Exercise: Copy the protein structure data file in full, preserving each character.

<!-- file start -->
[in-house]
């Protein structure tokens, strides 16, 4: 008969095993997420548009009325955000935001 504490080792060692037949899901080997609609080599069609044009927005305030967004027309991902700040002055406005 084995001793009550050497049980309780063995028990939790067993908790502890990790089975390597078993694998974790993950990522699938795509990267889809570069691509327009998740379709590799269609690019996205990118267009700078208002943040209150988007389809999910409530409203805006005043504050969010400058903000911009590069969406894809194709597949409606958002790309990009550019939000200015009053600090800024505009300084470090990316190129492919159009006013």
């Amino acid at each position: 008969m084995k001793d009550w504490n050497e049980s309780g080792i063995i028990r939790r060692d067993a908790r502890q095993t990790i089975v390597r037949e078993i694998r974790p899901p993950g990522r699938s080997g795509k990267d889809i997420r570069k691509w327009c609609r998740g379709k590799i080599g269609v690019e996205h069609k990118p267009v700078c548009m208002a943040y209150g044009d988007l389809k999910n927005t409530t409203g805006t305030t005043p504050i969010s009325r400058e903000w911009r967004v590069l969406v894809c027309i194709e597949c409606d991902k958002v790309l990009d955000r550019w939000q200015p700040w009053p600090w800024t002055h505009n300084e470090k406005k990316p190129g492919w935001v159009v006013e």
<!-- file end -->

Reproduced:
[in-house]
């Protein structure tokens, strides 16, 4: 008969095993997420548009009325955000935001 504490080792060692037949899901080997609609080599069609044009927005305030967004027309991902700040002055406005 084995001793009550050497049980309780063995028990939790067993908790502890990790089975390597078993694998974790993950990522699938795509990267889809570069691509327009998740379709590799269609690019996205990118267009700078208002943040209150988007389809999910409530409203805006005043504050969010400058903000911009590069969406894809194709597949409606958002790309990009550019939000200015009053600090800024505009300084470090990316190129492919159009006013």
């Amino acid at each position: 008969m084995k001793d009550w504490n050497e049980s309780g080792i063995i028990r939790r060692d067993a908790r502890q095993t990790i089975v390597r037949e078993i694998r974790p899901p993950g990522r699938s080997g795509k990267d889809i997420r570069k691509w327009c609609r998740g379709k590799i080599g269609v690019e996205h069609k990118p267009v700078c548009m208002a943040y209150g044009d988007l389809k999910n927005t409530t409203g805006t305030t005043p504050i969010s009325r400058e903000w911009r967004v590069l969406v894809c027309i194709e597949c409606d991902k958002v790309l990009d955000r550019w939000q200015p700040w009053p600090w800024t002055h505009n300084e470090k406005k990316p190129g492919w935001v159009v006013e």